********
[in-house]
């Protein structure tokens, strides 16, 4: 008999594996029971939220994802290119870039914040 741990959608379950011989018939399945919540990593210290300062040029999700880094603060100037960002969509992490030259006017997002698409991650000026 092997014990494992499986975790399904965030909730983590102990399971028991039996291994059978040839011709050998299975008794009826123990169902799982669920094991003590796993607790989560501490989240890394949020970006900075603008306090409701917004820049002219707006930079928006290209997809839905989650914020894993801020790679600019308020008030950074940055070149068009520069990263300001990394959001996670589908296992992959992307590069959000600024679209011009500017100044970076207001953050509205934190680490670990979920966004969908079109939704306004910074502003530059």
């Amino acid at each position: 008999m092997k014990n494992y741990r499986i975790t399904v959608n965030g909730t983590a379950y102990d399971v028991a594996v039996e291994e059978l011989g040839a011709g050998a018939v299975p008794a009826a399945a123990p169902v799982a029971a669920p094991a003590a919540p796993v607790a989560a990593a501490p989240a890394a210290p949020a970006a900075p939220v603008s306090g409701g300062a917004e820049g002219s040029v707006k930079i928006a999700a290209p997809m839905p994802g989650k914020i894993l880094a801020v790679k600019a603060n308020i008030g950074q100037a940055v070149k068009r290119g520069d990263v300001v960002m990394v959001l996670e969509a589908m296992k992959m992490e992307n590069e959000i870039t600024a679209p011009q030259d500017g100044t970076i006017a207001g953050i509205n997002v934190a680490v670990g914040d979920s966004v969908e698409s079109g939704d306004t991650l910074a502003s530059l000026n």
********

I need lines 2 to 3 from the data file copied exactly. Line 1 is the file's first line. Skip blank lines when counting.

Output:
């Protein structure tokens, strides 16, 4: 008999594996029971939220994802290119870039914040 741990959608379950011989018939399945919540990593210290300062040029999700880094603060100037960002969509992490030259006017997002698409991650000026 092997014990494992499986975790399904965030909730983590102990399971028991039996291994059978040839011709050998299975008794009826123990169902799982669920094991003590796993607790989560501490989240890394949020970006900075603008306090409701917004820049002219707006930079928006290209997809839905989650914020894993801020790679600019308020008030950074940055070149068009520069990263300001990394959001996670589908296992992959992307590069959000600024679209011009500017100044970076207001953050509205934190680490670990979920966004969908079109939704306004910074502003530059």
């Amino acid at each position: 008999m092997k014990n494992y741990r499986i975790t399904v959608n965030g909730t983590a379950y102990d399971v028991a594996v039996e291994e059978l011989g040839a011709g050998a018939v299975p008794a009826a399945a123990p169902v799982a029971a669920p094991a003590a919540p796993v607790a989560a990593a501490p989240a890394a210290p949020a970006a900075p939220v603008s306090g409701g300062a917004e820049g002219s040029v707006k930079i928006a999700a290209p997809m839905p994802g989650k914020i894993l880094a801020v790679k600019a603060n308020i008030g950074q100037a940055v070149k068009r290119g520069d990263v300001v960002m990394v959001l996670e969509a589908m296992k992959m992490e992307n590069e959000i870039t600024a679209p011009q030259d500017g100044t970076i006017a207001g953050i509205n997002v934190a680490v670990g914040d979920s966004v969908e698409s079109g939704d306004t991650l910074a502003s530059l000026n």